In 2019, Julian Assange was evicted and arrested from the Ecuadorian embassy in London, United Kingdom.
The US Department of Justice’s (DoJ) list of accusations against Julian Assange doesn’t seem like ending anytime soon. Reportedly, Assange is charged with a second superseding indictment where he’s accused of recruiting and conspiring with hackers to carry out cybercrimes on his behalf.
In its latest press release, the DoJ revealed that the new indictment doesn’t add additional counts to the previous 18-count superseding indictment filed against the WikiLeaks founder in May 2019 under the Espionage Act.
However, it broadens the “scope of the conspiracy surrounding alleged computer intrusions with which Assange was previously charged,” the DoJ noted.
The new allegations are related to conferences Assange attended at different locations including Malaysia and the Netherlands between 2009 and 2012.
Prosecutors allege that Assange and a WikiLeaks associate contacted LulzSec and Anonymous hackers for locating classified data, obtaining government secrets, and tracing material for WikiLeaks’ “Most Wanted Leaks” list.
Moreover, Assange obtained unauthorized access to a government-owned computer system of a NATO member country in 2010 and conspiring with LulzSec leader in 2012 for providing confidential documents and databases, the Justice Department claimed.
Furthermore, Assange published emails from a US-based intelligence community consulting firm’s data breach provided by a hacker affiliated with Anonymous and LulzSec. The hacker claims that Assange indirectly requested him to “spam that victim company again.”
Additionally, Assange asked LulzSec leader to provide materials related to the NSA, CIA, or the New York Times as these were the most “impactful” releases.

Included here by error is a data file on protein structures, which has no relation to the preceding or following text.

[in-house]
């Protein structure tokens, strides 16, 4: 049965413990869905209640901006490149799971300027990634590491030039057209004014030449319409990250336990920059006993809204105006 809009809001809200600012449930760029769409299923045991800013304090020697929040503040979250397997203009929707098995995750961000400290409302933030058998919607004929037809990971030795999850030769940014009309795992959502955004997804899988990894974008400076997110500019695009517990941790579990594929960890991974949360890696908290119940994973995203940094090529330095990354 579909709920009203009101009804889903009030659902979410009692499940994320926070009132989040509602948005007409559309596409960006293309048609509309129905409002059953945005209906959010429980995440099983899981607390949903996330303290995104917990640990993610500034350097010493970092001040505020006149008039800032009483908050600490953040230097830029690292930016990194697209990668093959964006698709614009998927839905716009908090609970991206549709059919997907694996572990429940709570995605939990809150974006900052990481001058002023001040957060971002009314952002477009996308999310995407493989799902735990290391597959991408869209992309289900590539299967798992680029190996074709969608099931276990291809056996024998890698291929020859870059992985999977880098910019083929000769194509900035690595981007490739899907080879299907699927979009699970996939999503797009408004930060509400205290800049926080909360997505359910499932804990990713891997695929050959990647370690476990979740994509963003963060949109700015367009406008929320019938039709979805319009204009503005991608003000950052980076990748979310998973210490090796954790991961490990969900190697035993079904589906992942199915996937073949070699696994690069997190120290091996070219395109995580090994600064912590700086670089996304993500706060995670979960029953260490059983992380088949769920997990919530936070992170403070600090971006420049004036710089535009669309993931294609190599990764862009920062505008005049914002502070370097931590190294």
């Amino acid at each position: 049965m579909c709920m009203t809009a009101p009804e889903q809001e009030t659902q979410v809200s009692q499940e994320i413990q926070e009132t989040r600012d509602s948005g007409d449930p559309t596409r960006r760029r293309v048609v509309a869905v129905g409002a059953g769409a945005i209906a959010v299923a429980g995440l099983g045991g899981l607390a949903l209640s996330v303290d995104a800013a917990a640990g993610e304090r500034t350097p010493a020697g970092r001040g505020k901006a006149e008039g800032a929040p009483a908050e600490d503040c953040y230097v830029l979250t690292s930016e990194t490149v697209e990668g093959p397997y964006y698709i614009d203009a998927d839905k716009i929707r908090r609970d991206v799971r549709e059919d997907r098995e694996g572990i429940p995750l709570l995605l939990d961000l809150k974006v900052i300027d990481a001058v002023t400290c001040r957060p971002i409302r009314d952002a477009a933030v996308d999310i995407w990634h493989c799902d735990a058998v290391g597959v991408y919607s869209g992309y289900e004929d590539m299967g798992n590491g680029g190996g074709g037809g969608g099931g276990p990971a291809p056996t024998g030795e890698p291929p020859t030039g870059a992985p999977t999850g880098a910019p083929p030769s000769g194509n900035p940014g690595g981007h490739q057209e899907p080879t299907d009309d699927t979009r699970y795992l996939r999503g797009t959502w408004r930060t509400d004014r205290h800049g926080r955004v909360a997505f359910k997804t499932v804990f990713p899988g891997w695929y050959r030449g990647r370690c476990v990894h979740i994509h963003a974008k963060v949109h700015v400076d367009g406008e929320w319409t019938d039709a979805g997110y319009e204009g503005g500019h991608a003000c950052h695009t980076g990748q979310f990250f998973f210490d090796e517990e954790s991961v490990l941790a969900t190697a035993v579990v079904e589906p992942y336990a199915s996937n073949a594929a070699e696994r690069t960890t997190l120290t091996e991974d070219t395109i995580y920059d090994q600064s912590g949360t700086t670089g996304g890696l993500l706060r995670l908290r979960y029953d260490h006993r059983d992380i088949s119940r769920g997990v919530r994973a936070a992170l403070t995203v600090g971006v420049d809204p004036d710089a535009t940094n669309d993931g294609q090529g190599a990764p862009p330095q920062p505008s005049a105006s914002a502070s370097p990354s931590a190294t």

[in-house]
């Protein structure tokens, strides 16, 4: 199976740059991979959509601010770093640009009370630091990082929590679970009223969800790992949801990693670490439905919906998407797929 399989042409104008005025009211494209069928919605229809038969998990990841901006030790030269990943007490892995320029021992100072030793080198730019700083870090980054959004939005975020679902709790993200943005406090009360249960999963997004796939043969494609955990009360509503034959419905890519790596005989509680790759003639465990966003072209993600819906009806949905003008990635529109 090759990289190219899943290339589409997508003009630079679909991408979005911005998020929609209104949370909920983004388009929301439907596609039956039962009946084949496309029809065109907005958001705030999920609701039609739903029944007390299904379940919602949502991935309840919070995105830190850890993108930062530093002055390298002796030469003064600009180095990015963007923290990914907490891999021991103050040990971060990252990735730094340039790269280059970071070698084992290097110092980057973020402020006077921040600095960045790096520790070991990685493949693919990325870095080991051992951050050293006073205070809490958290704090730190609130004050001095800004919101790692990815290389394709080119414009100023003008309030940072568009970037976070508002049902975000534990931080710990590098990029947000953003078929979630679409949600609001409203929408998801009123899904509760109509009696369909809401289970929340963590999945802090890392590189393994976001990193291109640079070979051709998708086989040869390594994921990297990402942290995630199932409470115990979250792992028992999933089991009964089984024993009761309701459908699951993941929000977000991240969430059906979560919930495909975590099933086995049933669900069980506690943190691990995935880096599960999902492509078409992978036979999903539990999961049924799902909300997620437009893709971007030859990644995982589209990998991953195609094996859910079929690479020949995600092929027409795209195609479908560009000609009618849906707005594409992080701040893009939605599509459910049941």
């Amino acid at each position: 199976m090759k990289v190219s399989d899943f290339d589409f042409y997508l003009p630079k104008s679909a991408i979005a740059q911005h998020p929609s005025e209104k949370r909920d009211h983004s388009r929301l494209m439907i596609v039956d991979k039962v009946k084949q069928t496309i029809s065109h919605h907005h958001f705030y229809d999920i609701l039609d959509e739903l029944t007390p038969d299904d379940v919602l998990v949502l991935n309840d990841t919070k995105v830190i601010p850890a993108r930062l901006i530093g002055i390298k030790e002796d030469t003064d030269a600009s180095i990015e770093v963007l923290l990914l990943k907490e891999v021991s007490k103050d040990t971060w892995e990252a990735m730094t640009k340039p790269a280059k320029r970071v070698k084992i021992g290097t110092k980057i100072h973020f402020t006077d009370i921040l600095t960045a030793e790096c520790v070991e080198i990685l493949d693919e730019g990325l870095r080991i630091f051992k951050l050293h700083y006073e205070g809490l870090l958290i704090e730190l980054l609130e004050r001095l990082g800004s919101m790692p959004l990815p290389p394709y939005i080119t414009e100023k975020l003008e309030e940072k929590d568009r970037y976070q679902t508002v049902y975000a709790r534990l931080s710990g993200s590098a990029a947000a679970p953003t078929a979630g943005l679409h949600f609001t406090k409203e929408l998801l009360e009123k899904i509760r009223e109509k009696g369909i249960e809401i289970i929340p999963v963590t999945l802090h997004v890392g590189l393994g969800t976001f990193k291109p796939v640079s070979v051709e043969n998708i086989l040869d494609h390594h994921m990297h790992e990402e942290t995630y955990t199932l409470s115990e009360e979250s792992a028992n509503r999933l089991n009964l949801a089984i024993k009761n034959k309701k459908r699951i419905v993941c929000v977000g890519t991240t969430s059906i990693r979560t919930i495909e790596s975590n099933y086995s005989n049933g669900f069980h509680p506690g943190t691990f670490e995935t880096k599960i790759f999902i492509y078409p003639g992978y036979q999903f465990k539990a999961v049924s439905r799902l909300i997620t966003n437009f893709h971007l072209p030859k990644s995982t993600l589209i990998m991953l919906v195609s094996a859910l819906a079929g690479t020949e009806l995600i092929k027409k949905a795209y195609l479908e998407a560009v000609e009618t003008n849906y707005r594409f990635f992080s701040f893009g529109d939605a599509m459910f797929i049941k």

An indictment contains allegations that a defendant has committed a crime. Assange is presumed innocent unless and until proven guilty beyond a reasonable doubt. If convicted, he faces a maximum penalty of 10 years in prison on each count except for conspiracy to commit computer intrusion, for which he faces a maximum penalty of five years in prison, the DoJ said in a statement.
Previously, the DoJ had charged Assange with conspiring with Chelsea Manning, an Army intelligence analyst, to crack the password hash for a military computer to steal classified data, which was published on the WikiLeaks portal.
The DoJ claims that Assange has been involved in one of the US history’s largest compromises of classified data and has damaged national security severely by posting sensitive documents including military files on Afghanistan and Iraq wars and diplomatic cables on his site, which aided the US’s adversaries.
Assange claims that being a journalist he was just doing his job as he’s entitled to under First Amendment. His attorneys argue that the charges of Espionage and computer misuse against their client are politically motivated.
According to Barry Pollack, Assange’s lawyer,
“The government’s relentless pursuit of Julian Assange poses a grave threat to journalists everywhere and to the public’s right to know.”
Many noted journalists have criticized the prosecution of Julian Assange as well. The 48-year old Assange was arrested in 2019 following his eviction from the Ecuadorian embassy in London, but at the moment there is no clarity over whether he will be extradited to the US or not.